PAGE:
Omics involves the study of biological systems using high-throughput and high-resolution technologies.
Omics could help tailor treatment plans for rheumatology patients.
Although not quite ready for prime time, various omics and multi-omics approaches for rheumatic disease have been explored in the literature.
Omics is an emerging area of research that has primarily focused on oncology. The promise of omics, however, extends to other fields, including rheumatology.
Omics are now bringing the promises of precision medicine to the field of rheumatology.
The key is to determine how new research findings translate to the clinical setting, with the ultimate goal to improve patient care.
The study of omics incorporates biological systems and interactions between these systems. Systems biology integrates molecular biology and biochemistry with pathophysiology. This approach has shed light on biologic mechanisms spanning various health conditions.Related: What can precision medicine do for rheumatology?
The suffix “omics” refers to the use of high-throughput and high-resolution technologies to study a five-tiered, hierarchical biological system, with each layer integrating with others. The hierarchy from top to bottom is as follows:
Epigenomics: The epigenome mediates the activation of cellular programs via chemical modifications of nucleic acids/histones that drive transcription.
Genomics: The genome refers to all the DNA within an organism.
Transcriptomics: The transcriptome comprises all RNA molecules in a cell, including all those that are translated into proteins or remain untranslated (ie, noncoding RNA).
Proteomics: The proteome is all the protein in a cell and is encoded by mRNA.
Metabolomics: The metabolome refers to low molecular weight molecules (ie, metabolites) existing in a biological system, which play a role in or result from biochemical reactions.
Omics advances in rheumatology
Although no omics approaches in rheumatology are yet standard of care, the literature is rife with examples of omics in action. The hopes are high for the application of omics in rheumatology practice.
“Many recent studies have used ‘omics’ tools such as genomics, transcriptomics, proteomics, metabolomics, and microbiomics to approach ARD [autoimmune rheumatic disease] diagnosis and management objectively,” wrote the authors of an editorial published in Frontiers in Medicine. “Due to the complexity of the information involved, multi-omics analysis has been recommended as providing a more comprehensive view of these diseases.”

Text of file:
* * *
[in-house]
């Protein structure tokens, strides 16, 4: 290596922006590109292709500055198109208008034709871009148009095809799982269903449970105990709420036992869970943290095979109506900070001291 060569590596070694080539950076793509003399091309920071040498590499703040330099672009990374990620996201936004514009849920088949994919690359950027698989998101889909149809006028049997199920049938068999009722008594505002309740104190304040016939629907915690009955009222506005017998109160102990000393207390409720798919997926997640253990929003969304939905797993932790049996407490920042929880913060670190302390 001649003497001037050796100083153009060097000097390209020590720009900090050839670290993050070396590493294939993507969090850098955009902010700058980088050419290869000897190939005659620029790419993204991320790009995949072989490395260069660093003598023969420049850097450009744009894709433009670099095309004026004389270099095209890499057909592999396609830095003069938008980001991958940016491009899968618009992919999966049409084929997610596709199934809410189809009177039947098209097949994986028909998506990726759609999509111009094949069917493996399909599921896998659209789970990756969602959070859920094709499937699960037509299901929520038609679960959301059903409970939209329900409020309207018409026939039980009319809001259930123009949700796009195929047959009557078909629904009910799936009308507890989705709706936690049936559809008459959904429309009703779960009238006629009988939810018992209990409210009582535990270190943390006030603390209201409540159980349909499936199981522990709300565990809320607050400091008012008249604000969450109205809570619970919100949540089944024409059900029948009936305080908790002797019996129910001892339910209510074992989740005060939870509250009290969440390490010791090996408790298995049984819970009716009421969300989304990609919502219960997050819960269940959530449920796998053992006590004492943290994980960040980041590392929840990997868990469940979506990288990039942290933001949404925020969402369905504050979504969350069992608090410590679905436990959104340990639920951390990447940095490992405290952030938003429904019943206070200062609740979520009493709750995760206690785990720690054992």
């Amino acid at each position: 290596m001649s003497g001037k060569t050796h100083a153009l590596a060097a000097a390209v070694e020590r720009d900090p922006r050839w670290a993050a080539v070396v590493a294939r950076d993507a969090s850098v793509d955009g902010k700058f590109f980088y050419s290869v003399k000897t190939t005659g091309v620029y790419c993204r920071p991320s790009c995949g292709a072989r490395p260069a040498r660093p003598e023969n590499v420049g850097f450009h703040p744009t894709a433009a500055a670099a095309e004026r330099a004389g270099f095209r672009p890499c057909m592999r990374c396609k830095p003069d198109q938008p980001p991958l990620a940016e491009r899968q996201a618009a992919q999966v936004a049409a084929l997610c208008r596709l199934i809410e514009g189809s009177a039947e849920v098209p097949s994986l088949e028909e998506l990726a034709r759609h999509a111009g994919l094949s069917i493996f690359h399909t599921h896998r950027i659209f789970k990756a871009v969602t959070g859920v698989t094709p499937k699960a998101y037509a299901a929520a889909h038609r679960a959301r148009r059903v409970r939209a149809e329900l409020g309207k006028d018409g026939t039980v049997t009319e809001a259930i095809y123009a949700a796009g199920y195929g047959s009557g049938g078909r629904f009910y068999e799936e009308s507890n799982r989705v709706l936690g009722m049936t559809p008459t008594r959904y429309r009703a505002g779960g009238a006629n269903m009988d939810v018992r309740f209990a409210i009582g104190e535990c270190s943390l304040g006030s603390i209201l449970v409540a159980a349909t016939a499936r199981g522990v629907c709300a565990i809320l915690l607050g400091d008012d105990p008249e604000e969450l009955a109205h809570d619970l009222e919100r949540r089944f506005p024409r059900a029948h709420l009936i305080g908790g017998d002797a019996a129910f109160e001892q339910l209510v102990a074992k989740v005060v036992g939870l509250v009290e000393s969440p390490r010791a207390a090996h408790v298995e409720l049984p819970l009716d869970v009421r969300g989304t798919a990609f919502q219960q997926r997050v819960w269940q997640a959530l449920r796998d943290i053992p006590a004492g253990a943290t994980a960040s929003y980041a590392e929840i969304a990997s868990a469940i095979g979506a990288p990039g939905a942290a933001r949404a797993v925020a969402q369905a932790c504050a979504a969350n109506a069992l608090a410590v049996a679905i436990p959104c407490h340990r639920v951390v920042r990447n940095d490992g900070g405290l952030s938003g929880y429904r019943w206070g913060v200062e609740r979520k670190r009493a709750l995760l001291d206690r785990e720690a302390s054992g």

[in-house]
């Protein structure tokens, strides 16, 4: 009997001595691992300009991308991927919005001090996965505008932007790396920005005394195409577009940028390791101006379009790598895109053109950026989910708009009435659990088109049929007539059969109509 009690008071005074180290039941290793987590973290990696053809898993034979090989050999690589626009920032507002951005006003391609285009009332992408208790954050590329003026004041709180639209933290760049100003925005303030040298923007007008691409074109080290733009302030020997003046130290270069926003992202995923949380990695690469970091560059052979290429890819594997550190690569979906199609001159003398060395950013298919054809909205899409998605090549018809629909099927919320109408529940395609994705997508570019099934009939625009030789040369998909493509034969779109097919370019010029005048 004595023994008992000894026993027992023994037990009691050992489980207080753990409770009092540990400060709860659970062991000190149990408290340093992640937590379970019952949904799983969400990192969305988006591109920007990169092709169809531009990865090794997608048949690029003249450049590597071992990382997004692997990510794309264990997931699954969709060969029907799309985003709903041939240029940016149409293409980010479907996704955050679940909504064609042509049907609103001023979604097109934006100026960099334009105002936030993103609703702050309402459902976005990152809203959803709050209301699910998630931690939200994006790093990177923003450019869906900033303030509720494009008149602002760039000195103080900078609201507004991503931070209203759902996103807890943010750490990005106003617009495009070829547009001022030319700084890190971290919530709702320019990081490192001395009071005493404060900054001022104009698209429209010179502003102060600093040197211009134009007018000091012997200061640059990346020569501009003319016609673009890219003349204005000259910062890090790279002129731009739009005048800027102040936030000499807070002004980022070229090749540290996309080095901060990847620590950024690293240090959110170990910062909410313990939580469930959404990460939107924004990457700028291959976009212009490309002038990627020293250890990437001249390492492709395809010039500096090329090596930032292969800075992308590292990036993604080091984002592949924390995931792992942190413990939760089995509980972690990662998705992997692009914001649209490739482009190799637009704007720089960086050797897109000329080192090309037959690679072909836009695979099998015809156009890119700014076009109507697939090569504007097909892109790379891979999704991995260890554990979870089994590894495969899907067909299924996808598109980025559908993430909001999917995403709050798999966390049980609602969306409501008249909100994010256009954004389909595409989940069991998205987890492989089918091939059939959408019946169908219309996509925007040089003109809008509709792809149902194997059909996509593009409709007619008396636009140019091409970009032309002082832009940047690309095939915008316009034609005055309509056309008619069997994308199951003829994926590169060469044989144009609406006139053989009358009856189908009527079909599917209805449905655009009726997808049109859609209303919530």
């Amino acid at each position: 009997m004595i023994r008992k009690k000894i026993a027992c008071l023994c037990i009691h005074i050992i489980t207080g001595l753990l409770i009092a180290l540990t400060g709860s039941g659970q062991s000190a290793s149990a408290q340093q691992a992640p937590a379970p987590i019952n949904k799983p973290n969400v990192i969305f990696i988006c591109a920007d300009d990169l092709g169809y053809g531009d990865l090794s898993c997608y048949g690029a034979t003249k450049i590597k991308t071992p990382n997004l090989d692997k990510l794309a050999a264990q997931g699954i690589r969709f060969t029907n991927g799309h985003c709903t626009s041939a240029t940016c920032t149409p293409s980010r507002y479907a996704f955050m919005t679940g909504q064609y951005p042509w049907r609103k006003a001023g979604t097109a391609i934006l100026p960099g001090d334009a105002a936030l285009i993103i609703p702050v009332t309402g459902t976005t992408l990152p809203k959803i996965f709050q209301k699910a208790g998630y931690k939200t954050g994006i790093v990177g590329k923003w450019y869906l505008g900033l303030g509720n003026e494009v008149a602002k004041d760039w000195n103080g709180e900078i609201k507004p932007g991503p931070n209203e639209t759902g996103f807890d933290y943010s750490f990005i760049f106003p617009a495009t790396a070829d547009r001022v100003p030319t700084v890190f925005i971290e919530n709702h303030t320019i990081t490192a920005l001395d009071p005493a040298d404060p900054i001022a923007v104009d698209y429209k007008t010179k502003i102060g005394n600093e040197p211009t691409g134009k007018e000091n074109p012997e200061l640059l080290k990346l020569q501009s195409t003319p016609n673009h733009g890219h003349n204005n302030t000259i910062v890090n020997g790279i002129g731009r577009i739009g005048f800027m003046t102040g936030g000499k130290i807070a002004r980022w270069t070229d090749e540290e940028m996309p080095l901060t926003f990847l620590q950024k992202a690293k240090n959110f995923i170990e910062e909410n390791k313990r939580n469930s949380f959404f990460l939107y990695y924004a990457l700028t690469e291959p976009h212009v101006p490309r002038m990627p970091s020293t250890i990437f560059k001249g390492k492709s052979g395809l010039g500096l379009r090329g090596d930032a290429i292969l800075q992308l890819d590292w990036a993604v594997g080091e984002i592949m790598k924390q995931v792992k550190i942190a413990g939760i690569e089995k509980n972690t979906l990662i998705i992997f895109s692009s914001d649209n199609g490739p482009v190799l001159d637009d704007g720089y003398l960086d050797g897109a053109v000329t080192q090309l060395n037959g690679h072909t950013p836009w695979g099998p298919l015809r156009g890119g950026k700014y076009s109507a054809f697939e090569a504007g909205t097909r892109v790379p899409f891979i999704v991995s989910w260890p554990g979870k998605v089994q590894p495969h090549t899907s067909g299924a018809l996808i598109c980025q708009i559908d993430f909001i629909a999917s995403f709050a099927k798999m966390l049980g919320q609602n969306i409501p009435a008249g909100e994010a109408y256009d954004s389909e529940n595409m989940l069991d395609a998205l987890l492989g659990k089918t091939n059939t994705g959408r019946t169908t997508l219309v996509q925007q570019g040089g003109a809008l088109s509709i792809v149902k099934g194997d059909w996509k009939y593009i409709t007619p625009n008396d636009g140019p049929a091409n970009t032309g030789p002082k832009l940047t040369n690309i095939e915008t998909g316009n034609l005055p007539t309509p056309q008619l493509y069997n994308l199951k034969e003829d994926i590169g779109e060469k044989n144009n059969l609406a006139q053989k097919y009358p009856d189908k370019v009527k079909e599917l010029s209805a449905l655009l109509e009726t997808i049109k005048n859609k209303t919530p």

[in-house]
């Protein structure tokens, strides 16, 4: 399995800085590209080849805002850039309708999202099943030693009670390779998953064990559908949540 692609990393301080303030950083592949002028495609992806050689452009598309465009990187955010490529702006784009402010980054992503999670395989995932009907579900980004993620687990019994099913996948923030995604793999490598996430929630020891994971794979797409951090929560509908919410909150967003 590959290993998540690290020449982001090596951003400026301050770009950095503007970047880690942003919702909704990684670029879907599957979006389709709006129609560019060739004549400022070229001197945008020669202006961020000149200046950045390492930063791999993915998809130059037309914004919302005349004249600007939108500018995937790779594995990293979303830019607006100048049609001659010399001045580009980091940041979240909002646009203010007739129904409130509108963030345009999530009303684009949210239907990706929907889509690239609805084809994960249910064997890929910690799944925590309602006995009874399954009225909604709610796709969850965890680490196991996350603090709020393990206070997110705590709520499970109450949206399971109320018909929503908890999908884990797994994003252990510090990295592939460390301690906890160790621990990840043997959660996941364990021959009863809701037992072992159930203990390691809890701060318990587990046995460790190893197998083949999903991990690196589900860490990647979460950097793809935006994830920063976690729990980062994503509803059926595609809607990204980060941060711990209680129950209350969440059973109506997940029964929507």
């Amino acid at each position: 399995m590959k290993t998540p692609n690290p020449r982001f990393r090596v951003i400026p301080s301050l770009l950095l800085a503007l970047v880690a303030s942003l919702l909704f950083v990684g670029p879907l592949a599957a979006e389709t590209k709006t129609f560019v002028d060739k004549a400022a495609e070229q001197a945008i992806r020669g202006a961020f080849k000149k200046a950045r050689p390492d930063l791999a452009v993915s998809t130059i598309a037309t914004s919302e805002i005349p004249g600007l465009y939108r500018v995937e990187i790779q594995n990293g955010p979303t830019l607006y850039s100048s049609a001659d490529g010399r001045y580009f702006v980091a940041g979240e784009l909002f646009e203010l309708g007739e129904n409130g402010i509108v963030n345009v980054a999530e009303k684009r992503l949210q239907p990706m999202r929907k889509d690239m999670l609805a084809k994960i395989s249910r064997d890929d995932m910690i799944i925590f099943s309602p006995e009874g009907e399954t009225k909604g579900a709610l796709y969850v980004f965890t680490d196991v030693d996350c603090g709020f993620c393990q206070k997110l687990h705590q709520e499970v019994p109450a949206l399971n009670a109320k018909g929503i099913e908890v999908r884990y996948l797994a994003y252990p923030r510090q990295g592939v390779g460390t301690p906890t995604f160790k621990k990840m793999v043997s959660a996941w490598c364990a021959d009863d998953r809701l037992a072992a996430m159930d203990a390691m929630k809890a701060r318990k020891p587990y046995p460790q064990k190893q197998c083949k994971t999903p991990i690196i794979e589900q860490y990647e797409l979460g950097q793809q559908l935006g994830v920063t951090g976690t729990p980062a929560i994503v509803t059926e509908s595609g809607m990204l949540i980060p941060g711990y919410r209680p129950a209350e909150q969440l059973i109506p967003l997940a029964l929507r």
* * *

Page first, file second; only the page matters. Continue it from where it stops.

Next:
"Through such integrative multi-omics analysis, it is widely expected that individual treatment will benefit from precision medicine with novel targets and treatment strategies."
— Authors, Frontiers in Medicine
Gut microbiota are altered in a range of autoimmune diseases. In one example, US investigators publishing in Applied and Environmental Microbiology compared patients with active systemic lupus erythematosus (SLE) against a control group, and found that patients with SLE harbored an altered gut microbiota.Related: Breakthroughs in rheumatology: These drugs show the most promise in RA treatment
This dysbiosis differed in the genera Odoribacter and Blautia and an unnamed genus in the family Rikenellaceae, as well as being less heterogeneous, with higher levels of Gram-negative bacteria. Differences in gut microbiota could someday tie to the utilization of nonselective immunosuppressive therapies, such as dexamethasone and azathioprine.
In a phase 2 trial of iberdomide, which is indicated for the treatment of moderate-to-severe SLE, molecular stratification was assessed, with study results published in the NEJM.
Iberidomide targets the transcription factor Aiolos, and researchers found individuals who exhibited Aiolos or type I IFN gene signatures were more responsive to iberdomide.
“Iberdomide-induced degradation of Ikaros and Aiolos is known to affect B-cell and type I interferon pathways and increase levels of regulatory T cells, interleukin-2, and interleukin,” wrote the study authors. “This trial was not stratified according to gene signature at baseline, and more patients who received high-dose iberdomide had high Aiolos and type I interferon gene signatures at baseline, which potentially contributed to the greater clinical response in this group.”
The authors noted, however, that individuals in the placebo group, per gene expression subgroup, responded similarly to the overall cohort, and that only patients receiving iberdomide with high signatures at baseline saw a reduction in interferon gene signatures.
The study authors concluded that future research into “changes associated with immune response may help to generate hypotheses for validation in future trials.”
In a multi-omics analysis published in Arthritis Research & Therapy, Chinese researchers found that plasma metabolites, gut microbiota, transcript levels, and DNA were all altered in RA patients with different levels of disease activity, which could translate to the clinic.
"The potential role of lipid metabolic pathway alterations in RA progression may provide a possible novel therapeutic direction for improving the clinical remission rate of RA."
— Authors, Arthritis Research & Therapy
“Furthermore, the model constructed based on multi-omics could assist in the clinical evaluation of the disease status of RA patients,” the researchers concluded.
What this means for you
The future of precision medicine lies in translating the omics (genomics, transcriptomics, proteomics, metabolomics, and microbiomics) into the management of rheumatic disease. To date, promising inroads have been made. Further testing will add to our knowledge of immunopathology and help tailor treatment plans for individual patients.